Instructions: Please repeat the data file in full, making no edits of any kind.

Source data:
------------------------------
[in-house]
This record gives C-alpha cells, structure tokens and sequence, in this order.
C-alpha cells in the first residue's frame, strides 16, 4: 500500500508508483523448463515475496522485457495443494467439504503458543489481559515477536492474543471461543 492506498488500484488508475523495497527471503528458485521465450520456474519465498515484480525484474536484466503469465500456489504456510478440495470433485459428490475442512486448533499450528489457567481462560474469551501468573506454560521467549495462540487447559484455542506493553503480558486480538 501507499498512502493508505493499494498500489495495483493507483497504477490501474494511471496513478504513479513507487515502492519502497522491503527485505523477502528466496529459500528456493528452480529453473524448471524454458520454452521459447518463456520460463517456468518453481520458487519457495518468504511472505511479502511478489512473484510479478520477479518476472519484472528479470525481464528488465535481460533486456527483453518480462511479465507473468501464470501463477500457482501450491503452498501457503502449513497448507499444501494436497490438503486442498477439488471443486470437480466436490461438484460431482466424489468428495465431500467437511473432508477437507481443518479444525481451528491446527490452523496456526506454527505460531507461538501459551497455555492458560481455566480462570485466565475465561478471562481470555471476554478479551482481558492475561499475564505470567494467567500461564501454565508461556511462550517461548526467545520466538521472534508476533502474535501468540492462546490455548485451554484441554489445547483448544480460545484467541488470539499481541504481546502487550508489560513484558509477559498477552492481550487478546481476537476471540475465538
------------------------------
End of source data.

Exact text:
[in-house]
This record gives C-alpha cells, structure tokens and sequence, in this order.
C-alpha cells in the first residue's frame, strides 16, 4: 500500500508508483523448463515475496522485457495443494467439504503458543489481559515477536492474543471461543 492506498488500484488508475523495497527471503528458485521465450520456474519465498515484480525484474536484466503469465500456489504456510478440495470433485459428490475442512486448533499450528489457567481462560474469551501468573506454560521467549495462540487447559484455542506493553503480558486480538 501507499498512502493508505493499494498500489495495483493507483497504477490501474494511471496513478504513479513507487515502492519502497522491503527485505523477502528466496529459500528456493528452480529453473524448471524454458520454452521459447518463456520460463517456468518453481520458487519457495518468504511472505511479502511478489512473484510479478520477479518476472519484472528479470525481464528488465535481460533486456527483453518480462511479465507473468501464470501463477500457482501450491503452498501457503502449513497448507499444501494436497490438503486442498477439488471443486470437480466436490461438484460431482466424489468428495465431500467437511473432508477437507481443518479444525481451528491446527490452523496456526506454527505460531507461538501459551497455555492458560481455566480462570485466565475465561478471562481470555471476554478479551482481558492475561499475564505470567494467567500461564501454565508461556511462550517461548526467545520466538521472534508476533502474535501468540492462546490455548485451554484441554489445547483448544480460545484467541488470539499481541504481546502487550508489560513484558509477559498477552492481550487478546481476537476471540475465538